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, 616 N.W.2d 647, 654 (Iowa 2000) (national fraternity had no duty to protect pledge from his excessive drinking that occurred after a big brother/little brother ceremony since the national fraternity neither furnished the alcohol nor forced him to consume any alcohol); Walker v. Phi Beta Sigma Fraternity, 96-2345, pp. 8-9 (La. App. 1 Cir. 12/29/97); 706 So. 2d 525, 529-30 (national fraternity had no duty to prevent local chapter’s hazing of pledge by physical abuse since the national fraternity was unable to control the day-to-day actions of the local chapter, which was located several states away from the national fraternity); Millard v. Osborne, 611 A.2d 715, 719-20 (Pa. Super. Ct. 1992) (national fraternity had no duty to control the actions of its local chapter’s members, who furnished alcohol at the fraternity house to a student who was killed shortly thereafter in a motorcycle accident). ¶ 40 We also acknowledge, however, that some courts have held that a national fraternity may be liable for the actions of its local chapters. See Grenier v. Commissioner of Transportation, 51 A.3d 367, 389 (Conn. 2012) (the extent of the national fraternity’s control over its local chapter’s actions raised a question of material fact sufficient to preclude summary judgment); Brown v. Delta Tau Delta, 2015 ME 75, ¶ 10, 118 A.3d 789, 792 (national fraternity owed a duty based on a - 14 -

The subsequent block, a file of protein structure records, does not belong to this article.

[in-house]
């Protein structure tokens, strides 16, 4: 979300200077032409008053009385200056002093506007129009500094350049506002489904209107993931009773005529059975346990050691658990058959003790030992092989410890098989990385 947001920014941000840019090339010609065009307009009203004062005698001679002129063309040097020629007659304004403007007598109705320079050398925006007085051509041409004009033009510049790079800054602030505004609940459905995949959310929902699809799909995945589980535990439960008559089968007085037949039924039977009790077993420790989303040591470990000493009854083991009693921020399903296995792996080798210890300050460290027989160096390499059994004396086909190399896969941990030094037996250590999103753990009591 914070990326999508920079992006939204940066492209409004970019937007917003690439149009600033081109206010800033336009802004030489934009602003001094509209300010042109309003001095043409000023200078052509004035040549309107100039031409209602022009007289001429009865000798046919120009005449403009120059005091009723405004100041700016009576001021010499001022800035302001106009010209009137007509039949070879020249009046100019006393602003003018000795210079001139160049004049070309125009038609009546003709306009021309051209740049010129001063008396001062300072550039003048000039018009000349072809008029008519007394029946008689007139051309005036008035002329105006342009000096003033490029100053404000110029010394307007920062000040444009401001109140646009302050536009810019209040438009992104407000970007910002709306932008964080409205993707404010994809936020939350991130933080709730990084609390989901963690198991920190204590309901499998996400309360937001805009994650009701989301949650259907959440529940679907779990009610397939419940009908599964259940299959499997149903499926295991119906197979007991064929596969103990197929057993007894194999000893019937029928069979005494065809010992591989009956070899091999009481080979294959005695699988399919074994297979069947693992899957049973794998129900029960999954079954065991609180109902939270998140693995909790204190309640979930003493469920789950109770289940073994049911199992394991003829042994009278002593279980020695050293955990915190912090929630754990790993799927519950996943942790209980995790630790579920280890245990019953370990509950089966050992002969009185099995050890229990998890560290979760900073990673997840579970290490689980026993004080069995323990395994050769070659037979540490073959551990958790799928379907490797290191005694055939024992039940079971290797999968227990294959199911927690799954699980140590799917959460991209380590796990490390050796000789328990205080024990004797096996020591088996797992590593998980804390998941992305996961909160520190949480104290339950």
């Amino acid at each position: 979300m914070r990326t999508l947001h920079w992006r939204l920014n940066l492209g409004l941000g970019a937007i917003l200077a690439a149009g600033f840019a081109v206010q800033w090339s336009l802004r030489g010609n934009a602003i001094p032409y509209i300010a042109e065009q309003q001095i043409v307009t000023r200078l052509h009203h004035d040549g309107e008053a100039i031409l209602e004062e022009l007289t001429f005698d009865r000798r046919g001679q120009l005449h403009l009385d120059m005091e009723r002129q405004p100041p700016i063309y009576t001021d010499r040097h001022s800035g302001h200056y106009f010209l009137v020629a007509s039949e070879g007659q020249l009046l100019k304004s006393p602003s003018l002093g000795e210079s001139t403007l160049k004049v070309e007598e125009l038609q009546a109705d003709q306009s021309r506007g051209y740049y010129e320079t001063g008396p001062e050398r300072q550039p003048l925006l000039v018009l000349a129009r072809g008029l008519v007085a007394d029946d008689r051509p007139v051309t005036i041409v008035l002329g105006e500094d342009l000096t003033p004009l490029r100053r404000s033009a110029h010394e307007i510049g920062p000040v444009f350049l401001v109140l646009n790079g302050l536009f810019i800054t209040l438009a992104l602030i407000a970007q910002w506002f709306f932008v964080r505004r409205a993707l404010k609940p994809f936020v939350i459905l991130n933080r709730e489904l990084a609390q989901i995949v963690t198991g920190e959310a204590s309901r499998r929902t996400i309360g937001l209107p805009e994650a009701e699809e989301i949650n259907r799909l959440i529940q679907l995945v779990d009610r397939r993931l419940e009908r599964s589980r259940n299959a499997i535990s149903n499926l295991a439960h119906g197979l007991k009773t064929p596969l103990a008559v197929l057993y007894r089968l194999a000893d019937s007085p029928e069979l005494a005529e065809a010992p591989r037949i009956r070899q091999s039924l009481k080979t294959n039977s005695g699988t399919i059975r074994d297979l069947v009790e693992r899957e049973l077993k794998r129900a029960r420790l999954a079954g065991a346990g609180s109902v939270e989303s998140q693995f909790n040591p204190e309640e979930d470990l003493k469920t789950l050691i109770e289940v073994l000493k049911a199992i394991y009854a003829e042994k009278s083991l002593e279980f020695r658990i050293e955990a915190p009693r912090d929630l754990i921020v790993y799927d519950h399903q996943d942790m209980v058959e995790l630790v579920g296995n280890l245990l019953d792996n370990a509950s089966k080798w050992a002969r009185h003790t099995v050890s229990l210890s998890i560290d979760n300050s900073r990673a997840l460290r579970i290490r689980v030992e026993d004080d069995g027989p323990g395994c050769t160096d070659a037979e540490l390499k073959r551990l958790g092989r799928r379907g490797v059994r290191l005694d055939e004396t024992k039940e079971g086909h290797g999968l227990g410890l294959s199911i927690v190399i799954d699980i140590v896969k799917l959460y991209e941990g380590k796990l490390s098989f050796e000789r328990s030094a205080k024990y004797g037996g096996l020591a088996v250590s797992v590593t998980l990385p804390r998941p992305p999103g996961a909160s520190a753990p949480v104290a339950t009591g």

theory of premises liability to student who was sexually assaulted during fraternity party); Morrison v. Kappa Alpha Psi Fraternity, 31,805, p. 16 (La. App. 2 Cir. 5/7/99); 738 So. 2d 1105, 1118-19 (national fraternity was liable to a pledge for the actions of its local chapter because it had voluntarily assumed a duty to prevent hazing but had acted negligently in performing its duty). ¶ 41 Notwithstanding the varied nuances of other jurisdictions’ determinations of a national fraternity’s liability for the actions of a local chapter, Illinois jurisprudence regarding an affirmative duty is clear. We find no basis to impose an affirmative duty upon the Nationals absent a special relationship. Moreover, in Iseberg, we stated that this court has never recognized an affirmative duty to protect or control based upon consideration of the traditional four duty factors in the absence of a special relationship. Iseberg, 227 Ill. 2d at 98. ¶ 42 Since we conclude that the Nationals did not owe a duty to the pledges, plaintiff cannot establish a claim for negligence against them. See Bell v. Hutsell, 2011 IL 110724, ¶ 11 (unless a duty is owed, there can be no recovery in tort for negligence). We affirm the appellate court’s dismissal of counts I and II of the complaint. ¶ 43 Counts III through VIII—The NIU Chapter, Its Officers and Pledge Board Members, and Active Members ¶ 44 We next turn to counts III through VIII of plaintiff’s complaint, which name the NIU Chapter, its officers and pledge board members, and its active members.